Counseling, as we are using it here, has to do with imparting wisdom, direction and help for healthy, productive and righteous living. (Incidentally, we should be aware that this is not necessarily the objective of many in the counseling profession.)
Counseling our teenagers actually begins before they arrive at their teen years. The best counseling we do will start years before then. The wise man said, “Train up a child in the way he should go, and when he is old he will not depart from it” (Proverbs 22:6). Wise parents will give serious heed to this proverb. Early counsel, teaching, and training are so vital to the formation of healthy teenagers (see Deuteronomy 6:1-4)!
One of the greatest keys to counseling (perhaps even more so with teens) is in what many find to be the most difficult: listening. (Did you hear me?) James wrote, “So then, my beloved brethren, let every man be swift to hear, slow to speak, slow to wrath” (1:19). Parents need to be just as willing to listen as they are to give instruction.
Careful listening gives us insight as to what is going on in the life of our teens. This is especially significant with teens because they can be reluctant to share personal information. We must also listen not just with our ears, but with our eyes and our heart. In order to help our teens, we have to know where they are and what is going on in their lives. We should listen carefully and with sincere empathy.
I would recommend great care with this, but accessing our teens through social media may give us great insight into their lives. Many of them are quite proficient at expressing themselves openly through this medium. The truth is that most teens want to be understood. Though this avenue may seem intrusive, some teens may actually welcome it.
Another very important (and often overlooked) aspect is the over-all relationship we have with our teenagers. Amongst the sometimes emotional and even turbulent teenage years, they must know that we have their best interest in mind. It is very easy for that to be lost in the shuffle on our end and theirs. A key word here is “perception”. How do they perceive our advice and counsel? Do they think we are just nagging at them? Do they see us as being against them? One of the most vital tasks we have is to convince them with our words and actions that we love them and genuinely want the best for them. If we can convince them of that, other doors will likely open rather easily.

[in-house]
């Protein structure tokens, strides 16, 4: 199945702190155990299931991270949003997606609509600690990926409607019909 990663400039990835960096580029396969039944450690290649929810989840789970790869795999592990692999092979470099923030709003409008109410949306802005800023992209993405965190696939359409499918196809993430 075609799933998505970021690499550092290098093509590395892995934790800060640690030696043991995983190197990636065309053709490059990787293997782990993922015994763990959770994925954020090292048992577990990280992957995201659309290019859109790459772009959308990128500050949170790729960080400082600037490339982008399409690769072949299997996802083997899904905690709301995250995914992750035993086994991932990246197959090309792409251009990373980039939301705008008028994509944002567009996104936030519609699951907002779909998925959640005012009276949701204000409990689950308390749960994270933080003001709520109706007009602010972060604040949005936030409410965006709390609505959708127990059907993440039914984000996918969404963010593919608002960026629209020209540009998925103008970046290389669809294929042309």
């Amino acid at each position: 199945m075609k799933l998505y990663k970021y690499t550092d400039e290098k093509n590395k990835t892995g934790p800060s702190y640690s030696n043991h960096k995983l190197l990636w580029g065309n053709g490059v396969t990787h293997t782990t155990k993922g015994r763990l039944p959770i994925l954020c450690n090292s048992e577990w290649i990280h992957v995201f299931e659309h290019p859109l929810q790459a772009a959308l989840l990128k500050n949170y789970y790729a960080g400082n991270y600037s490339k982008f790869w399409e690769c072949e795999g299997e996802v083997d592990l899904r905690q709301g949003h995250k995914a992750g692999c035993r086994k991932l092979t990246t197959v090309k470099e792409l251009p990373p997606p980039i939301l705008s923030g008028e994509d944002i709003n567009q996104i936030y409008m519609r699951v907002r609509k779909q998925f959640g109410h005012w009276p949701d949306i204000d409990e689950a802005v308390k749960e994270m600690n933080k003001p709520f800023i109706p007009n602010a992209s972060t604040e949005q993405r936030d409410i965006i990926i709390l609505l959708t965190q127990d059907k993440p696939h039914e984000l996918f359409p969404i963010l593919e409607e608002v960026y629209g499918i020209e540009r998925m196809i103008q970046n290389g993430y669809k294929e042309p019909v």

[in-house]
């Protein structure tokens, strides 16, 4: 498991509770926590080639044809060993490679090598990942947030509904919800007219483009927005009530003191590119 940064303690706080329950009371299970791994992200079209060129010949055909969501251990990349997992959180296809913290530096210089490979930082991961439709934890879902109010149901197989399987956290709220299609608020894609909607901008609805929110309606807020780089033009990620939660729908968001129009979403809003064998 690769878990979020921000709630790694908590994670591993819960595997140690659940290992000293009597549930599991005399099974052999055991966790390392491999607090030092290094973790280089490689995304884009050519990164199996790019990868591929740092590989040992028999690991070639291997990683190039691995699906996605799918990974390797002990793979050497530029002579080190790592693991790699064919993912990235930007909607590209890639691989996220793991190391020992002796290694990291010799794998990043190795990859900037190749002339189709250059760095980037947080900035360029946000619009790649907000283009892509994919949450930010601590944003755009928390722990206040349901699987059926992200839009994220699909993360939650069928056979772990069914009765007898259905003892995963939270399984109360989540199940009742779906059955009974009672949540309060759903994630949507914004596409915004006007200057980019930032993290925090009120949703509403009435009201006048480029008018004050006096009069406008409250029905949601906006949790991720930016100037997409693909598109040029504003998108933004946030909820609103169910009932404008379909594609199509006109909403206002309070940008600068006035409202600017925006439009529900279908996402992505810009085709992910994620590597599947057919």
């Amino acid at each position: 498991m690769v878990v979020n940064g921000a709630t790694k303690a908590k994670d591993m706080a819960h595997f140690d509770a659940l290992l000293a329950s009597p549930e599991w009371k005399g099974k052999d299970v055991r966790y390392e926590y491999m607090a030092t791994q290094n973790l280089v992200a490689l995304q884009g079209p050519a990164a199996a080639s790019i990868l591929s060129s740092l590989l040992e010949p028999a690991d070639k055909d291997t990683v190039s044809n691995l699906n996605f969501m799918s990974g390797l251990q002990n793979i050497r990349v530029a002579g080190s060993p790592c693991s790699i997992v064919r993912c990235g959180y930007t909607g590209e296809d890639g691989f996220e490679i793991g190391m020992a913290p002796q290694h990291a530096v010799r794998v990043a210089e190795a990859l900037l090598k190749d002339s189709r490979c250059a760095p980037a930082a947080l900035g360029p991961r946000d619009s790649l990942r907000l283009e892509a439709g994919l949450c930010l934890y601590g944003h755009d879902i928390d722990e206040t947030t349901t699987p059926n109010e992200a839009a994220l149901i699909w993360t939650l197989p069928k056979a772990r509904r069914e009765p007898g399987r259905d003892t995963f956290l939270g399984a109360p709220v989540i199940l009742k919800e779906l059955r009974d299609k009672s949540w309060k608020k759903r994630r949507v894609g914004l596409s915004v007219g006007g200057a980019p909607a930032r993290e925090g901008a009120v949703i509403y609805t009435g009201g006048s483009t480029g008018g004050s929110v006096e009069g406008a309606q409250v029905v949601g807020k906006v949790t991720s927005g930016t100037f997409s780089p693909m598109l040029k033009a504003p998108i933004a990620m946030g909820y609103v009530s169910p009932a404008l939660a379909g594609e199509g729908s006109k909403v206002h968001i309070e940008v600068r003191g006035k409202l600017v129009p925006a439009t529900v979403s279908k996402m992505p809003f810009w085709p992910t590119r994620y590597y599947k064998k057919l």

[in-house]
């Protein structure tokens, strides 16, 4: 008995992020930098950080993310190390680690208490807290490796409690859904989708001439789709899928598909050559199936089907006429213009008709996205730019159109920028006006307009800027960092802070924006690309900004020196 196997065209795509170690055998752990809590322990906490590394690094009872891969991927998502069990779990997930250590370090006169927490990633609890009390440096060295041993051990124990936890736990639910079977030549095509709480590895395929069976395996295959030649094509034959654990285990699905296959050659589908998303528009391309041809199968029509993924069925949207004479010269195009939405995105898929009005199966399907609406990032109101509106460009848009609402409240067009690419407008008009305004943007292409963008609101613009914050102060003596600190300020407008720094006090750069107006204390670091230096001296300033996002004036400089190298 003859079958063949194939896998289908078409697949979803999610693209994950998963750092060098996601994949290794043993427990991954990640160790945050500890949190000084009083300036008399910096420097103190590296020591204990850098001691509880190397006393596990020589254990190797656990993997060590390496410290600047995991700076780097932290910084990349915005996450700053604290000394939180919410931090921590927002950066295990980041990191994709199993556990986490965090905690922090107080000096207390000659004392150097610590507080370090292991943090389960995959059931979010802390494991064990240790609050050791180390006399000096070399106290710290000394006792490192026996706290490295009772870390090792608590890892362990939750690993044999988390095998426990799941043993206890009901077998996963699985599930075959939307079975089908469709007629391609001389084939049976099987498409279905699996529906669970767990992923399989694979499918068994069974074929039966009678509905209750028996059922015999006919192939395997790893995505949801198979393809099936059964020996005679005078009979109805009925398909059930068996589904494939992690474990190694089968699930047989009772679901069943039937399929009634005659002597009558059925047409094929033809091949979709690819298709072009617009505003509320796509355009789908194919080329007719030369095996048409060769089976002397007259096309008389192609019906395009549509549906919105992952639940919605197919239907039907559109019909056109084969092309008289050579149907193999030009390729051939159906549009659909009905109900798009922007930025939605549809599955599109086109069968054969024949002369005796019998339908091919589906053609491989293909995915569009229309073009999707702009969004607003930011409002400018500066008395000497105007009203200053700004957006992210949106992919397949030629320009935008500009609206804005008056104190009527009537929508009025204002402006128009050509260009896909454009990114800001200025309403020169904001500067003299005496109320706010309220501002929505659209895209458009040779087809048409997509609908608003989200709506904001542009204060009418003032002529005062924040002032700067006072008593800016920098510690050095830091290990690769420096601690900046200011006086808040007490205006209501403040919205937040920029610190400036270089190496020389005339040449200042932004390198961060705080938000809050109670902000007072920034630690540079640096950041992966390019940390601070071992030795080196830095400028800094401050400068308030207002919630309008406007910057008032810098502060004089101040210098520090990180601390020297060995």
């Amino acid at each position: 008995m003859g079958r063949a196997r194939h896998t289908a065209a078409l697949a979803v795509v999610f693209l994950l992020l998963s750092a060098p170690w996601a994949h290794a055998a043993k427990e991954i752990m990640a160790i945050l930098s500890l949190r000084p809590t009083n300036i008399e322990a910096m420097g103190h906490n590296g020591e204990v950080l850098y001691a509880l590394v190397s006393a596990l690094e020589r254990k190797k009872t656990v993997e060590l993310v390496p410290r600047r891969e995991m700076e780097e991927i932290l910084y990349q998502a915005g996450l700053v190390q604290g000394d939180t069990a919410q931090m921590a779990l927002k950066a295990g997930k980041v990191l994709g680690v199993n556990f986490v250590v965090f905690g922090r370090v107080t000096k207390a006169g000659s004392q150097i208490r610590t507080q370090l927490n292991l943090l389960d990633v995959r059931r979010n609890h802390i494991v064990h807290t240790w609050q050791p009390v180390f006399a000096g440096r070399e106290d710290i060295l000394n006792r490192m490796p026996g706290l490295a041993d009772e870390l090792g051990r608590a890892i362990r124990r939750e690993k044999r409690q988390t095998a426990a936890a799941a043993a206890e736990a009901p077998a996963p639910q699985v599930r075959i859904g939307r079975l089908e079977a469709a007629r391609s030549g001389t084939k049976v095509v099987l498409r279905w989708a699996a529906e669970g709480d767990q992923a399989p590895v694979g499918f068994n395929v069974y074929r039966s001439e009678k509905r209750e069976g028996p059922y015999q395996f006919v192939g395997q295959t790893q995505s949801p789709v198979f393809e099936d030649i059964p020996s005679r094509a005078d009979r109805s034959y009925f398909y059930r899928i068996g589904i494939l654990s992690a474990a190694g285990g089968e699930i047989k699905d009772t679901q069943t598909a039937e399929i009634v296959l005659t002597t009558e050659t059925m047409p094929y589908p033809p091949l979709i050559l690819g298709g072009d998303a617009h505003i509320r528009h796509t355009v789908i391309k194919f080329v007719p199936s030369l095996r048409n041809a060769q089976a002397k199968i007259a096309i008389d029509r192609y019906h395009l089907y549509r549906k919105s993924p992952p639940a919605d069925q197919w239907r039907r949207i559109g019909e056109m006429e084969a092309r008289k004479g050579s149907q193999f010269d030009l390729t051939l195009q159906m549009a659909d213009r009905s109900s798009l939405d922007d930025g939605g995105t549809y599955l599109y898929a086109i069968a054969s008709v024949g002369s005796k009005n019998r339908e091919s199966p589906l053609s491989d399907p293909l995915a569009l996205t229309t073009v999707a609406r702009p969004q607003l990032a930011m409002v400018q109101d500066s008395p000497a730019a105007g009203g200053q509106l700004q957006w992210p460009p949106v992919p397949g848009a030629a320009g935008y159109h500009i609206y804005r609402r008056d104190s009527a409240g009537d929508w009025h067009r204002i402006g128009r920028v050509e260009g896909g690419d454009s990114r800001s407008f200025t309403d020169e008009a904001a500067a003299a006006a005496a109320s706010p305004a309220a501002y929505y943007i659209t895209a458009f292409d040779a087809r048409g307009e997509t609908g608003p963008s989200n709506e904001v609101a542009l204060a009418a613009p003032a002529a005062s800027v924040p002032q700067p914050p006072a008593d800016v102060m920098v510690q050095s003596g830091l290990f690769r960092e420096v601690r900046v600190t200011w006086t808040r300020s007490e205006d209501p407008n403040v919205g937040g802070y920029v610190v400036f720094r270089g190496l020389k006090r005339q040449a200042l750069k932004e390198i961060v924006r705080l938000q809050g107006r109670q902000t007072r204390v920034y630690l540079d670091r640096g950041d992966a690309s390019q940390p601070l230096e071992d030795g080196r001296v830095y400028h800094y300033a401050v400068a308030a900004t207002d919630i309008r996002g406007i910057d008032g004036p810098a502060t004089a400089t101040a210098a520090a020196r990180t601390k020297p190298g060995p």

Also, keep in mind as they go through the sometimes “rocky” teenage years, they need our stability. Do not think that you need to match their level of emotion or intensity. Sometimes that is easier said than done, but it can be! Remember, “A soft answer turns away wrath, but a harsh word stirs up anger” (Proverbs 15:1).
What instruction and counsel should we be giving our teens? God’s! The Bible is an instruction manual for them and for all of us (see 2 Peter 1:3 and 2 Timothy 3:16-17). Jesus came that we might enjoy an abundant life (John 10:10; see also 6:68). He can direct teens to successful living for Him through the guidance of His Word (see Psalm 119:105; John 14:6). The book of Proverbs alone contains remarkable insight into successful living that both teens and parents need to tap into.
It is also vital for us to fervently pray for them and with them (James 5:16). In the end, it is also important to know our own limitations. There is no shame in seeking help for them in a trusted preacher, elder, friend or Christian counselor. May God bless our teens as He raises up the next generation of servants in His kingdom.